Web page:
In the last few weeks, our world has largely been forced to slow down. If we had an on-the-go lifestyle last month, that’s no longer the case. As we travel less, spend more (much more) time at home, and reflect on the reality of this turn of events happening during Lent, it seems clear that we have an opportunity right now to lean on God and to learn something new about Him and ourselves.
Though I’m trying to spend minimal time on social media, I have been encouraged by others who are choosing to see this time, in part at least, as a gift. We are being called to make sacrifices that we didn’t ask for. We are hopeful, as an Easter people, that this time will bear much fruit.
Artist, author, and essayist Michael D. O’Brien is well versed in the fruits of bearing our crosses, and I see it as no coincidence that my interview with him ended up being posted during this surreal time. I’m also so happy to share news of a new book of O’Brien’s work, The Art of Michael D. O’Brien, a volume that will be enjoyed by my family for years to come — especially by my daughter, who, at age five, wants to be an artist.
I was privileged to hear Mr. O’Brien speak at last year’s Sisters of Life Gala in New York City, and shortly thereafter reviewed his biography, On the Edge of Infinity for CatholicMom.com.
The book is a stunning collection of just some of the pieces created during O’Brien’s decades-long career. In pursuing a career as an artist for Christ, the obstacles he’s faced have been plentiful. But the depth of wisdom and peace that have come from the battles he’s confronted are a witness to the trust we can put in the Lord, even in these uncertain times.
It was a gift to ask Mr. O’Brien some questions about his work and life as an artist. I’m grateful to share our interview in full here.
Lindsay Schlegel: You’ve been creating art to honor Christ for more than forty years, and this book showcases only a portion of that work. As an artist, how would you describe the experience of pulling together a portfolio after four decades of creating?
Michael O’Brien: The long years of my life as a Christian artist have been full of blessings and joys, but also of constant struggle and at times extreme trials. In the beginning, when my wife and I committed our lives in service of Christ and his Church, it felt to us like an impossible mission. But we have learned that the Lord is the master of the impossible. Now that I am holding this published collection of paintings in my hands, it feels like an impossible miracle “made flesh.” It’s a great joy.
LS: The paintings that spoke most clearly to me are those of Christ’s Passion and those of His private life before His ministry began. What inspired you to paint those two eras in particular?
MO: I have always been so moved by the humility and poverty of the Incarnation, especially the mysterious “hidden years of Nazareth” before Jesus’ public ministry began. This period of His life on earth has so much to teach us about the holiness of family life, about courage under trials, the sanctity of work, the sacramental nature of marriage, and much more. Here we see poverty of spirit lived out day by day for thirty years, culminating in the Passion and Death of Jesus, where His poverty becomes absolute. In the mystery of suffering and death, God Himself shares in our humanity in total weakness, and in doing so He saves the world.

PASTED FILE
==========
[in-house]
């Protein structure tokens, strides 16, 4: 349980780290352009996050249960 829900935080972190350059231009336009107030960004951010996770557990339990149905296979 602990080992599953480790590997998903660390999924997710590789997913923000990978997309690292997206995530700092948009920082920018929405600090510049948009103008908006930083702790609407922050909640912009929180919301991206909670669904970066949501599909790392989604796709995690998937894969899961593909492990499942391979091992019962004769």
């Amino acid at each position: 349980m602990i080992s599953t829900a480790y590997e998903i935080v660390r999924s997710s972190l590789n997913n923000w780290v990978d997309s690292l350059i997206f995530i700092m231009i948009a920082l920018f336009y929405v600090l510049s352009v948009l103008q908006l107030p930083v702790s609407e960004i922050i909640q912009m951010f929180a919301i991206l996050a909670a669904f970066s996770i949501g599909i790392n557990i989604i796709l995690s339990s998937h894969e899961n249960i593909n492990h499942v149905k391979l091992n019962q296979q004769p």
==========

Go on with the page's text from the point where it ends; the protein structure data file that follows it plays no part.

LS: Your decision to focus on sacred art, through many years of trial and tribulation, has borne such fruit for those who interact with your work. What is your hope for artists just getting started on their work?
MO: I would say this to young artists of faith, or to those considering the vocation of sacred art: You should build upon a foundation of trust. Trust does not come naturally to us, so you must always be asking for the grace of confidence in God’s fatherly care and His guidance of your life through divine providence. You should be a person of constant prayer and sacrifice, willing to die to your own ambitions or hankering for a comfortable life — and in the process allow the Lord to bring forth from your life the fruit that He desires, the fruit that will last. Let Him shape you as the potter shapes the clay. It won’t be an easy life, but it will be a great life in the perspective of eternity, a beautiful life. St. Maximilian Kolbe once wrote that “Only love creates.” To be a Christian artist means to always be growing as a person of love and truth. In this way, your art will give life to others.
LS: As an artist, essayist, and author, you have answered the call to express yourself and your faith in a variety of ways. How would you describe that call from the Lord, and what advice would you offer to parents looking to help guide their children to their own callings and vocations?
MO: I think in this regard of the “still, small voice of the Holy Spirit” who spoke to the prophet Elijah, not in thunder and fire and storm, but in gentle quietness. To hear the call demands a setting apart of one’s time to listen to that voice. To wait for it, to ask for it.Parents of children who have creative gifts should regularly pray to the Holy Spirit to keep speaking and planting His promptings in their children’s hearts. It is important to pray to their guardian angels as well, and to teach children to pray in this way as well. Eucharistic adoration is also a very great encounter with grace. Not all answers will come at once; the question about one’s life vocation is usually answered slowly, revealed over time. Primarily, the sign of a possible vocation to art, and especially sacred art, will be a desire arising in their hearts to make beautiful things, and this should be encouraged. Over time it will develop and mature, if prayer and the attitude of total offering of the self continues.
Thank you to Mr. O’Brien for your powerful witness and your moving work!
Visit our Book Notes archive.
Copyright 2020 Lindsay Schlegel